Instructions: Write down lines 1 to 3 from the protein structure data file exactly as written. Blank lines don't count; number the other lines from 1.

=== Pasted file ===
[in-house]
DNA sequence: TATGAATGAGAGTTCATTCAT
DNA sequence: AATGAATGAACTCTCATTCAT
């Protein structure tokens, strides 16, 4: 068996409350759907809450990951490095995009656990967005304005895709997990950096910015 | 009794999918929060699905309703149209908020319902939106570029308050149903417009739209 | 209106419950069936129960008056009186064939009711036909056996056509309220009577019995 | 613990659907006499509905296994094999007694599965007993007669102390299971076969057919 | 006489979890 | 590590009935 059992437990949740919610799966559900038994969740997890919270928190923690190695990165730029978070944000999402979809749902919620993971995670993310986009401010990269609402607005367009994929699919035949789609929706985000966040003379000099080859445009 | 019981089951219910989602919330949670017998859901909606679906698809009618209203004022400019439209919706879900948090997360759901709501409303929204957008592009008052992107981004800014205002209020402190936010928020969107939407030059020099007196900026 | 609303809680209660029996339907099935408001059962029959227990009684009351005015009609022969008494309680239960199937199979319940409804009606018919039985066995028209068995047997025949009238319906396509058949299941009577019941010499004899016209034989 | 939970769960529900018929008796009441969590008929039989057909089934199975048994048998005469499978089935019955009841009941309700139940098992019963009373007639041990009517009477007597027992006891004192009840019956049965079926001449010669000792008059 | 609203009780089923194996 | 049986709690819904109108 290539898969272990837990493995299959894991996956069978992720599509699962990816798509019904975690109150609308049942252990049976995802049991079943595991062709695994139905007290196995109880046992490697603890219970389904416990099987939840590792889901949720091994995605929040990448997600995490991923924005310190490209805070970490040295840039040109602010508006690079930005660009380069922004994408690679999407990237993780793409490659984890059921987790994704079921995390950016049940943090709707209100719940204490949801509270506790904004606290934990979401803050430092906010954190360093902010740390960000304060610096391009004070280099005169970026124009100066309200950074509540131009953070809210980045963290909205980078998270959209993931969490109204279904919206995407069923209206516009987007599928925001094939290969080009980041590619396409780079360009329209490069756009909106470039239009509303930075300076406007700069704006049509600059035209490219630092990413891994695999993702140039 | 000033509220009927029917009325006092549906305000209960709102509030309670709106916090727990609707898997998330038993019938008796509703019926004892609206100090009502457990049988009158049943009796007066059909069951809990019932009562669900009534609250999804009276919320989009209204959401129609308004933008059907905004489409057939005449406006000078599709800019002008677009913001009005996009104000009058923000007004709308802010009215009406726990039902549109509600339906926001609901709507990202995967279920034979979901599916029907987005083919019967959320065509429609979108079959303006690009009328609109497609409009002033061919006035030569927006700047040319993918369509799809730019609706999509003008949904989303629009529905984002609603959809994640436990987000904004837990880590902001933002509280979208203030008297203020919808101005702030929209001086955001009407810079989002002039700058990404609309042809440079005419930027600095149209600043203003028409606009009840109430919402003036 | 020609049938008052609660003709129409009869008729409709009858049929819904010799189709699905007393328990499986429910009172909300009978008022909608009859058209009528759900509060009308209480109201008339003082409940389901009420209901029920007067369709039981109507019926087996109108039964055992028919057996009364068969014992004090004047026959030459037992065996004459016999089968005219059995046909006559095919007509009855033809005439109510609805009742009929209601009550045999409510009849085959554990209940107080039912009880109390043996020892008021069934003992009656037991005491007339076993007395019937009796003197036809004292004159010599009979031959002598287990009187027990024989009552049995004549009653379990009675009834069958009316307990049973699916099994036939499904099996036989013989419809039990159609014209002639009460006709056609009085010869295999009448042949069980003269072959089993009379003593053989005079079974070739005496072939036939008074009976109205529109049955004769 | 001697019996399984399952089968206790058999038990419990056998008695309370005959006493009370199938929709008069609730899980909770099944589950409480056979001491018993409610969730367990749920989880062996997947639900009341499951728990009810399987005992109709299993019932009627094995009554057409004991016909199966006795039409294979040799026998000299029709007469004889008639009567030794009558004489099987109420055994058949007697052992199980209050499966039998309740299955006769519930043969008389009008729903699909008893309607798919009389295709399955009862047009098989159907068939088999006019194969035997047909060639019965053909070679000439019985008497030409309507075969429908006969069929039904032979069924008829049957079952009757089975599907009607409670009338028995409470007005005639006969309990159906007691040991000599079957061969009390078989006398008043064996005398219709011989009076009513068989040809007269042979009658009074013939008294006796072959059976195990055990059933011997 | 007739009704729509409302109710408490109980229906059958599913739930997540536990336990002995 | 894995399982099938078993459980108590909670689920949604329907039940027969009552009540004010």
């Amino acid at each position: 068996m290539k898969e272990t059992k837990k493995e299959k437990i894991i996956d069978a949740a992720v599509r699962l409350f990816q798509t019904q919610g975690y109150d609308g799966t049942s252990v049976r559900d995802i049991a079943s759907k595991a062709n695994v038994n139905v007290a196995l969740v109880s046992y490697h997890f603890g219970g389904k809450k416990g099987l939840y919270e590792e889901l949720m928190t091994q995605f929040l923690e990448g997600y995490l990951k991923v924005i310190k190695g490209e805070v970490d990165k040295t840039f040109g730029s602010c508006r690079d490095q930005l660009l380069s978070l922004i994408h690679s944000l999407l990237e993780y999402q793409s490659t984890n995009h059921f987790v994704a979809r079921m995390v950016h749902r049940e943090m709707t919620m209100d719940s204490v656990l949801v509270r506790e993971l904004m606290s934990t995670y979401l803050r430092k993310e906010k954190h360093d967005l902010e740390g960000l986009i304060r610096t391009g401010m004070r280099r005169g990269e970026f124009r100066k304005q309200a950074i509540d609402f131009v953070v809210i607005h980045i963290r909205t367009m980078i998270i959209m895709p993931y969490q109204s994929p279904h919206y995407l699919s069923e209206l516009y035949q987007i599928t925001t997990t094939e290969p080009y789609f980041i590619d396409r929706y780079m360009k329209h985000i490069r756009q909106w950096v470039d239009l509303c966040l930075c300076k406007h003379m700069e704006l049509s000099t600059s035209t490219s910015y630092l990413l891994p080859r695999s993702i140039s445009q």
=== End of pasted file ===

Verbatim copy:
[in-house]
DNA sequence: TATGAATGAGAGTTCATTCAT
DNA sequence: AATGAATGAACTCTCATTCAT